(Back to Shakespeare’s quote in the junk yard)
As You Like It II.i. it mentions the toads:
"Sweet are the uses of adversity; which, like the toad, ugly and venomous, wears yet a precious jewel in his head."

Plus in A Midsummer Nights Dream screech owls are mentioned, but in 2Henry Act 1 scene 4 Shakespeare mentions screech owls and ban-dogs! So Ban dogs are dogs chained up, either to guard a house or because of their ferosity! This reminds me Palamedes “guard dogs”.

Well I threw in the Hamlet, but these are basically just the creature quotes MS mentioned we might get some clues from, but like Fumm said there is Puck’s “Lord what fools these mortals be”, and the Weird Sisters “When shall we three meet again?” From MacBeth... But I think we’d need to go back into the books to look for those, and any clues they might hold. I was just basically focusing on that small quote where we know some hints are. Thoughts?

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#24 [url]

Aug 5 09 4:05 AM

QUOTE (Lucy @ August 04, 2009 04:32 am)
Ah, Fumm, Romeo and Juliet is a much nicer way to start off Shakespeare. My seventh grade teacher had us read Titus Andronicus and I’ve never felt the same way about pie ever since. Yuck. flamelssecret/sFun_scared.gif
Yeah for Borders and Shakespeare and Michael Scott! Sparticle, buy the Arden editions, they are the best. Or at least I think they are the best, but not the comprehensive Arden. That is no help at all. Well never mind they’re all good. But for now we can read Shakespeare on line, just without footnotes. flamelssecret/confused0058.gif

So here we go again:

Hamlet:
(From The Alchemyst)
There are more things in Heaven and Earth than are dreamt of in your philosophy (Act 1 scene 5, lines 165-167)

*I like this quote because it is like a harbinger of all the things to come, and I know all of these quotes are like that we just have to figure them out!

(Back to Shakespeare’s quote in the junk yard)
As You Like It II.i. it mentions the toads:
"Sweet are the uses of adversity; which, like the toad, ugly and venomous, wears yet a precious jewel in his head."

Plus in A Midsummer Nights Dream screech owls are mentioned, but in 2Henry Act 1 scene 4 Shakespeare mentions screech owls and ban-dogs! So Ban dogs are dogs chained up, either to guard a house or because of their ferosity! This reminds me Palamedes “guard dogs”.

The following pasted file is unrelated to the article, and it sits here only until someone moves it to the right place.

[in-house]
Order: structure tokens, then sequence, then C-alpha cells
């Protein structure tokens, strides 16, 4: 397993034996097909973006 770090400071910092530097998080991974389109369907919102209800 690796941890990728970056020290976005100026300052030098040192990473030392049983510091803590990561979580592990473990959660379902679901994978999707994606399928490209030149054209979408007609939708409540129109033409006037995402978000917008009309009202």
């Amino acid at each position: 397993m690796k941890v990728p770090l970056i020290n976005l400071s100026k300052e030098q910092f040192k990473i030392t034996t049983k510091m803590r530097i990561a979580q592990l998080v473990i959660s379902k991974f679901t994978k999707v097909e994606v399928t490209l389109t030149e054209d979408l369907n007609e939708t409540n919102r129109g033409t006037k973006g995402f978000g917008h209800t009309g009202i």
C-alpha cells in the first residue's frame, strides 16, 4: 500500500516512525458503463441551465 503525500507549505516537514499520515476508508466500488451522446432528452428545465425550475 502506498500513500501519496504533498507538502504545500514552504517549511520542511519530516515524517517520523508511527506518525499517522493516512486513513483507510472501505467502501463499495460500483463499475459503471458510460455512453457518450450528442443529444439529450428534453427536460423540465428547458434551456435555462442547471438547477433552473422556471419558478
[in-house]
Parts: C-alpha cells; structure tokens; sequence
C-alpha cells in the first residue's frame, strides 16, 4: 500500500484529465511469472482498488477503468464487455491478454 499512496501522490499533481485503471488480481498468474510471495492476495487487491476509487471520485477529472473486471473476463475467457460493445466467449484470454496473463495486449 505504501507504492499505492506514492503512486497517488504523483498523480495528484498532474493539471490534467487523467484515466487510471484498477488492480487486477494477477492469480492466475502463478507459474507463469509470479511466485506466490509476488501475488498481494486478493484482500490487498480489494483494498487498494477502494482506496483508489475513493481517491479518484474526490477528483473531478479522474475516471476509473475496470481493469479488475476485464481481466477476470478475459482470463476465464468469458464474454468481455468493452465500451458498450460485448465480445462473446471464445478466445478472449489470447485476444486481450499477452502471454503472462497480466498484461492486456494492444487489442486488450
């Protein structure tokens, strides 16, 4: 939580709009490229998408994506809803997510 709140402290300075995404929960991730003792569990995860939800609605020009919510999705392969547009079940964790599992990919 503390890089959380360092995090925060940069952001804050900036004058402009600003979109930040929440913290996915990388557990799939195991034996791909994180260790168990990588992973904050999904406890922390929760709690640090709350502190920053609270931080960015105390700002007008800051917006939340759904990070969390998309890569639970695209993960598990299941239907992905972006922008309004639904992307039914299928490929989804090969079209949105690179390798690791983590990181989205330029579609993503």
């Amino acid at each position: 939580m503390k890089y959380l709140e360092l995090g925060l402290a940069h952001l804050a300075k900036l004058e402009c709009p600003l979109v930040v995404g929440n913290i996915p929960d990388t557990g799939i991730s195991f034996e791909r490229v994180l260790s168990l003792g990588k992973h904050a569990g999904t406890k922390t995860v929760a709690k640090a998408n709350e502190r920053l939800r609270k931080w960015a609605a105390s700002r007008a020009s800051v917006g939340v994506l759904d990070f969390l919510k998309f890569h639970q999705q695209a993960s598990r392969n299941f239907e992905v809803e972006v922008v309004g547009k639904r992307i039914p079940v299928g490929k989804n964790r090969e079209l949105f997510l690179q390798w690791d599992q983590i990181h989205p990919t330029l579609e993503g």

Well I threw in the Hamlet, but these are basically just the creature quotes MS mentioned we might get some clues from, but like Fumm said there is Puck’s “Lord what fools these mortals be”, and the Weird Sisters “When shall we three meet again?” From MacBeth... But I think we’d need to go back into the books to look for those, and any clues they might hold. I was just basically focusing on that small quote where we know some hints are. Thoughts?

I'll make sure to look for those the next time I'm in a book store

I think the quote from Hamlet could be hinting to some really big surprise or change that is going to catch everyone off guard...that and it's just plain awesome!

Maybe some of the "creature" quotes are hinting at different mythological creatures we'll meet later on...

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#25 [url]

Aug 5 09 6:01 PM

Yah, I think the Hamlet quote was a nice set up for the rest of the events that are to come throughout the books. So Sophie and Josh were just living their lives like regular teenagers and then BAM there life changes drastically. Now all of a sudden they must accept the fact that there is so much more going on in the world than they had any idea of. Like the Hamlet quote, there are more things in Heaven and Earth than are deamt of in your philisophy."

Now the question is can we do the same for the rest of the plays. What do you think of A Midsummer Nights Dream, The Tempest, Macbeth, and As You Like It for starters?

But yes I do think you ar right! Looking at the creatures will lead us to many helpful places, I think.

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#26 [url]

Aug 6 09 2:37 AM

QUOTE (Lucy @ August 05, 2009 06:01 pm)
Yah, I think the Hamlet quote was a nice set up for the rest of the events that are to come throughout the books. So Sophie and Josh were just living their lives like regular teenagers and then BAM there life changes drastically. Now all of a sudden they must accept the fact that there is so much more going on in the world than they had any idea of. Like the Hamlet quote, there are more things in Heaven and Earth than are deamt of in your philisophy."

Now the question is can we do the same for the rest of the plays. What do you think of A Midsummer Nights Dream, The Tempest, Macbeth, and As You Like It for starters?

But yes I do think you ar right! Looking at the creatures will lead us to many helpful places, I think.

Yeah, starting off with those plays sounds like a good idea.

I'll skim through The Sorceress myself and make sure we haven't missed any quotes.